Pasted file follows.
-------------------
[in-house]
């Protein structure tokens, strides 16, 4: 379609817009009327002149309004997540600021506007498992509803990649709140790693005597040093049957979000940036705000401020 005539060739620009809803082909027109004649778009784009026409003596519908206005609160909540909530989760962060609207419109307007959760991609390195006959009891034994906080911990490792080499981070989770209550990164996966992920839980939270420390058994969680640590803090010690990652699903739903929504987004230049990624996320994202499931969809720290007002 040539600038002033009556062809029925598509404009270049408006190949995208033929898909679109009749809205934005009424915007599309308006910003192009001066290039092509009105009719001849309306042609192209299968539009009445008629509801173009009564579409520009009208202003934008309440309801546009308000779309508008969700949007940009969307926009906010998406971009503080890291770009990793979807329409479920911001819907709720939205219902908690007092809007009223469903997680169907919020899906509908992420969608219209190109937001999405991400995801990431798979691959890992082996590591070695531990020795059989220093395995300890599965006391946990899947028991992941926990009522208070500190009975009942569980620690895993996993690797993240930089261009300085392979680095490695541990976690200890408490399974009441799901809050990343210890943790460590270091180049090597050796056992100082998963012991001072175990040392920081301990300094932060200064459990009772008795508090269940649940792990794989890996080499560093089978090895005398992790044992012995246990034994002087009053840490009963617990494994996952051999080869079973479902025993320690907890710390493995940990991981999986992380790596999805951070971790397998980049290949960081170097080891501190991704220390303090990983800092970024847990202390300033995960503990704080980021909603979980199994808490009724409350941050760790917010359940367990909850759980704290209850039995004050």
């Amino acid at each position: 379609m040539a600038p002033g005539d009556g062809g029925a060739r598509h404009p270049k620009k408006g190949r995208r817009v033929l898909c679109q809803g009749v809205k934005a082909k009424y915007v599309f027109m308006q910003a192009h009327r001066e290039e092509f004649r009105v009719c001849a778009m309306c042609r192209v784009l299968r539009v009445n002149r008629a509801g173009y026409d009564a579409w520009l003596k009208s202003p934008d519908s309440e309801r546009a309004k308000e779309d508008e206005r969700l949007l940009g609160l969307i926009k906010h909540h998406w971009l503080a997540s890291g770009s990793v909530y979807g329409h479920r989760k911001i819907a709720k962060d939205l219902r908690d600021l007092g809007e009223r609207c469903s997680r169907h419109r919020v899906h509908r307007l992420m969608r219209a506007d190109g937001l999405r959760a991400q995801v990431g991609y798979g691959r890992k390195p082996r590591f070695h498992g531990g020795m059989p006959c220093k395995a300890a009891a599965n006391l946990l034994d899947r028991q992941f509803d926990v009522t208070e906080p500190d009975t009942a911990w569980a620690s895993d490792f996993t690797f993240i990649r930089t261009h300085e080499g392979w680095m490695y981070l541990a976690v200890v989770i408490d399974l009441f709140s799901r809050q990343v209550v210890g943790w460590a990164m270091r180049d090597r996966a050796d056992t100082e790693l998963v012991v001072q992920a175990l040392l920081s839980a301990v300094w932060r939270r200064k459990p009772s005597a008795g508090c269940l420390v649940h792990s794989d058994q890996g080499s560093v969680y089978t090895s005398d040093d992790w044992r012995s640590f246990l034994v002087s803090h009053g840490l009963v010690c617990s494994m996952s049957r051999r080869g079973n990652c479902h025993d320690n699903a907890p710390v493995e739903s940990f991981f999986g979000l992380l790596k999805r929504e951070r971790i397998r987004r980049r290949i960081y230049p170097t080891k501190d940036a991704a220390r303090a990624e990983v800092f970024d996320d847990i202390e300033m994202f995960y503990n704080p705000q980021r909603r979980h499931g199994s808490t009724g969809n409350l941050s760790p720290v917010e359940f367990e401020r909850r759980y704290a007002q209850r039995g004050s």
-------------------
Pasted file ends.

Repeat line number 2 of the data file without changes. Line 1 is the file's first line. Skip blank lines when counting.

């Protein structure tokens, strides 16, 4: 379609817009009327002149309004997540600021506007498992509803990649709140790693005597040093049957979000940036705000401020 005539060739620009809803082909027109004649778009784009026409003596519908206005609160909540909530989760962060609207419109307007959760991609390195006959009891034994906080911990490792080499981070989770209550990164996966992920839980939270420390058994969680640590803090010690990652699903739903929504987004230049990624996320994202499931969809720290007002 040539600038002033009556062809029925598509404009270049408006190949995208033929898909679109009749809205934005009424915007599309308006910003192009001066290039092509009105009719001849309306042609192209299968539009009445008629509801173009009564579409520009009208202003934008309440309801546009308000779309508008969700949007940009969307926009906010998406971009503080890291770009990793979807329409479920911001819907709720939205219902908690007092809007009223469903997680169907919020899906509908992420969608219209190109937001999405991400995801990431798979691959890992082996590591070695531990020795059989220093395995300890599965006391946990899947028991992941926990009522208070500190009975009942569980620690895993996993690797993240930089261009300085392979680095490695541990976690200890408490399974009441799901809050990343210890943790460590270091180049090597050796056992100082998963012991001072175990040392920081301990300094932060200064459990009772008795508090269940649940792990794989890996080499560093089978090895005398992790044992012995246990034994002087009053840490009963617990494994996952051999080869079973479902025993320690907890710390493995940990991981999986992380790596999805951070971790397998980049290949960081170097080891501190991704220390303090990983800092970024847990202390300033995960503990704080980021909603979980199994808490009724409350941050760790917010359940367990909850759980704290209850039995004050």